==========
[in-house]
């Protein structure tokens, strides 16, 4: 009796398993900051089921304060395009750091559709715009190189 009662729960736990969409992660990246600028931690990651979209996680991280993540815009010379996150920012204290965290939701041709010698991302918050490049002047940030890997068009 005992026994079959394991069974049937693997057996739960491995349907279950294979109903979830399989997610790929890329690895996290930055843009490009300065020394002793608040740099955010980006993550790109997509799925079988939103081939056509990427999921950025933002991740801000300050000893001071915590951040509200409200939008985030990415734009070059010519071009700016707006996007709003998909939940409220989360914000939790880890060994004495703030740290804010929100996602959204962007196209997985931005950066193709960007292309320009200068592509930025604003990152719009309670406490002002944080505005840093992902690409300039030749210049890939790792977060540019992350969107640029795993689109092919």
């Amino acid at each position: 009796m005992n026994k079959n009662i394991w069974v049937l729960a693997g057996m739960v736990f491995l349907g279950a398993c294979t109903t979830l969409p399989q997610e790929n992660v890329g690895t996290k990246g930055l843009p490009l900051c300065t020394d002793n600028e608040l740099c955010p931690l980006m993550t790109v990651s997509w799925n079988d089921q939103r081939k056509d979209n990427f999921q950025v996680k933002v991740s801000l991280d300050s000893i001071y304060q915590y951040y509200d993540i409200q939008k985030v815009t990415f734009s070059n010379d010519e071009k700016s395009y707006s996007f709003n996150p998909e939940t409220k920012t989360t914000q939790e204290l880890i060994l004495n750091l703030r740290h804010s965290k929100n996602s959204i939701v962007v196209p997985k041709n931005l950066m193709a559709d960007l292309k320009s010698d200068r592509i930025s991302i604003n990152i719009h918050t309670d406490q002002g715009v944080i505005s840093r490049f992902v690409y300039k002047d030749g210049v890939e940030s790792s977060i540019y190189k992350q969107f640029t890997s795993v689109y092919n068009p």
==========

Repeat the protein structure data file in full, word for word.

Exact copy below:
[in-house]
């Protein structure tokens, strides 16, 4: 009796398993900051089921304060395009750091559709715009190189 009662729960736990969409992660990246600028931690990651979209996680991280993540815009010379996150920012204290965290939701041709010698991302918050490049002047940030890997068009 005992026994079959394991069974049937693997057996739960491995349907279950294979109903979830399989997610790929890329690895996290930055843009490009300065020394002793608040740099955010980006993550790109997509799925079988939103081939056509990427999921950025933002991740801000300050000893001071915590951040509200409200939008985030990415734009070059010519071009700016707006996007709003998909939940409220989360914000939790880890060994004495703030740290804010929100996602959204962007196209997985931005950066193709960007292309320009200068592509930025604003990152719009309670406490002002944080505005840093992902690409300039030749210049890939790792977060540019992350969107640029795993689109092919």
């Amino acid at each position: 009796m005992n026994k079959n009662i394991w069974v049937l729960a693997g057996m739960v736990f491995l349907g279950a398993c294979t109903t979830l969409p399989q997610e790929n992660v890329g690895t996290k990246g930055l843009p490009l900051c300065t020394d002793n600028e608040l740099c955010p931690l980006m993550t790109v990651s997509w799925n079988d089921q939103r081939k056509d979209n990427f999921q950025v996680k933002v991740s801000l991280d300050s000893i001071y304060q915590y951040y509200d993540i409200q939008k985030v815009t990415f734009s070059n010379d010519e071009k700016s395009y707006s996007f709003n996150p998909e939940t409220k920012t989360t914000q939790e204290l880890i060994l004495n750091l703030r740290h804010s965290k929100n996602s959204i939701v962007v196209p997985k041709n931005l950066m193709a559709d960007l292309k320009s010698d200068r592509i930025s991302i604003n990152i719009h918050t309670d406490q002002g715009v944080i505005s840093r490049f992902v690409y300039k002047d030749g210049v890939e940030s790792s977060i540019y190189k992350q969107f640029t890997s795993v689109y092919n068009p």